François de Chateaubriand
Mémoires d’Outre-Tombe: Index U
A city in the north-east of Italy, capital of the region of Friuli, in the centre of the Friuli-Venezia Giulia region, between the Adriatic sea and the Alps, it was the traditional starting point of the route over the Saifnitz or Pontebba Passes to Villach in Carinthia, by way of Pontebba and Tarvisio.
BkXLI:Chap1:Sec1 Chateaubriand there in September 1833.
Ugolino, Gherardesca, Count
A leading Guelph of Pisa. He led one party while his grandson Nino de’ Visconti led the other. In 1288 Ugolino intrigued with Ruggieri degli Ubaldini the Archbishop, the nephew of Cardinal Ottaviano degli Ubaldini, and leader of the Ghibellines in Pisa, who was supported by the Lanfranchi, Sismondi, Gualandi and other families, and Nino was expelled. The Archbishop however betrayed him and had Ugolino and four of his sons and grandsons (his sons were Gaddo, and Uguccione, his grandsons Nino, called Brigata, and Anselmuccio or ‘little Anselm’) imprisoned in the Torre dei Gualandi in July 1288. When Guido da Montefeltro took command of the Pisan forces, in March 1289, the keys were thrown into the river Arno and the prisoners left to starve to death, even a priest being denied them. The tower was known afterwards as the Torre della Fame, the Tower of Famine. Ugolino had previously acquired a reputation by the surrender of certain castles to the Florentine and Lucchese after the defeat of the Pisans by the Genoese at Meloria in 1284. (The islands of Caprara and Gorgona mentioned, north-west of Elba, and south-west of Livorno respectively, were held by Pisa at the time.) Ugolino gnaws Ruggieri’s head in revenge in Hell in Dante’s Inferno.
One of a body of horse cavalry that formed part of the Polish, German, Austrian, and Russian armies. (German, from Polish ulan, from Turkish oğlan, youth, from oğul, son.)
A student of Rennes.
BkV:Chap7:Sec1 Involved in a duel in 1789.
A city of southern Germany on the Danube River southeast of Stuttgart, it was first mentioned in 854, it was later a free Imperial city and reached the height of its influence in the 15th century. Napoleon defeated General Mack’s Austrian troops there in October 1805.
BkXX:Chap5:Sec1 By October 16 1805 Napoleon had surrounded Mack’s entire army at Ulm and three days later Mack surrendered with 30,000 men, 65 guns and 40 standards. Some 20,000 escaped, 10,000 were killed or wounded and the rest made prisoner. About 6,000 French were killed or wounded. At the surrender, Mack offered his sword and presented himself to Napoleon as ‘The unfortunate General Mack’. Bonaparte smiled and replied, ‘I give back to the unfortunate General his sword and his freedom, along with my regards to give to his Emperor’. Francis II was not so kind however and Mack was court-martialled and sentenced to two years’ imprisonment.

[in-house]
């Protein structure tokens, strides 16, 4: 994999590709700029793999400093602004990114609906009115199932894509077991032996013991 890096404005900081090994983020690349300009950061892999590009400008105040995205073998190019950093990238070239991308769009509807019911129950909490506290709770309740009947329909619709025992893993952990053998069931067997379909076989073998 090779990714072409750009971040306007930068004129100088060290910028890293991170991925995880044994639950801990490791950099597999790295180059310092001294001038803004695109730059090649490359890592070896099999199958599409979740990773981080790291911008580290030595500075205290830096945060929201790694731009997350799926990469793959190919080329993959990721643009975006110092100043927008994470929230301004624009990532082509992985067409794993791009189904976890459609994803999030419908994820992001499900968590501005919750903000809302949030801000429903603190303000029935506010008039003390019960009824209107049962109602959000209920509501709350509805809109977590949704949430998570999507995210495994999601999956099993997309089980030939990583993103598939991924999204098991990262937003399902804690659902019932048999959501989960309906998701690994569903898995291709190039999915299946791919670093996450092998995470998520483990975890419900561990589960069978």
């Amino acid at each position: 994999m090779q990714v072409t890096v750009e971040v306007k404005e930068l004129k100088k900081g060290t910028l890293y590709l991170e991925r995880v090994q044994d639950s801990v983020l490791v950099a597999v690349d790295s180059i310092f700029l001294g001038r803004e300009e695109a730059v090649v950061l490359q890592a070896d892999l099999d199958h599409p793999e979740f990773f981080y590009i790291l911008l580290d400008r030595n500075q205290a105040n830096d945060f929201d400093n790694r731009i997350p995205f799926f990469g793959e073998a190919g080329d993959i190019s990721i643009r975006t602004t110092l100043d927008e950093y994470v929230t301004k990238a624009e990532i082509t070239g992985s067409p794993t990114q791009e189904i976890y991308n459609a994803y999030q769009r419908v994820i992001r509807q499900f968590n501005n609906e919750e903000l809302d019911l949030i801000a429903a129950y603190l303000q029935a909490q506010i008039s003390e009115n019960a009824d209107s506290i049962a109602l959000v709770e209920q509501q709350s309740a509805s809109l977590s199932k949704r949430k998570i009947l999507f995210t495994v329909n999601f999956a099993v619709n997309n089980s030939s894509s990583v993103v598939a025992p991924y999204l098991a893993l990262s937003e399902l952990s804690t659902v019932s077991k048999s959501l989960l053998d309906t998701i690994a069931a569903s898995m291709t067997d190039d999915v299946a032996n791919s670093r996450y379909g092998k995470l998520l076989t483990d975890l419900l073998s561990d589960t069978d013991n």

BkXXXVI:Chap5:Sec1 On Chateaubriand’s route to Prague in 1833.
BkXXXVI:Chap6:Sec1 He arrived there on the 19th of May 1833.
The term Ultra-Royalists, or simply Ultras, refers to the reactionary Royalist faction which sat in the French parliament from 1815 to 1830. It held a majority in the Chamber of Deputies in 1815-1816 (la Chambre introuvable) and from 1824 to 1827. Their primary target was the restoration of the Ancien Régime in France and was thus strongly supported by Charles X, while Louis XVIII inclined to more moderate constitutionalist royalists. After the July Revolution the Ultras softened their views and made the restoration to the throne of the House of Bourbon their new target. From 1830 on they were called Legitimists.
The Greek hero, son of Laërtes: See Homer’s Iliad and Odyssey. The Odyssey tells of his wanderings over the sea after the Trojan War and his return home.
BkXVIII:Chap4Sec1 Chateaubriand portrays himself as Ulysses the wanderer.
BkXXXVI:Chap11:Sec1 In Odyssey IX and XXIII can be found the Lotus Eaters (Lotophagi) a people who live on the fruit of the ‘lotus’. Ernle Bradford speculates that they lived on the island of Jerba, off the coast of Libya (See ‘Ulysses Found’ chapter 5). The ‘lotus’ itself was possibly cordia myxa, which has a sloe-like fruit. The current inhabitants are Berbers, a possible source of the Greek word ‘Barbaros’ for a barbarian, one whose language was unintelligible. In Odyssey X, Mercury helps Odysseus by giving him the magic herb, moly which has been variously identified as ‘wild rue’, wild cyclamen, and a sort of garlic, allium moly. John Gerard’s Herbal of 1633 Ch.100 gives seven plants under this heading, of which the third, Moly Homericum, is he suggests the Moly of Theophrastus, Pliny and Homer – and he describes it as wild garlic.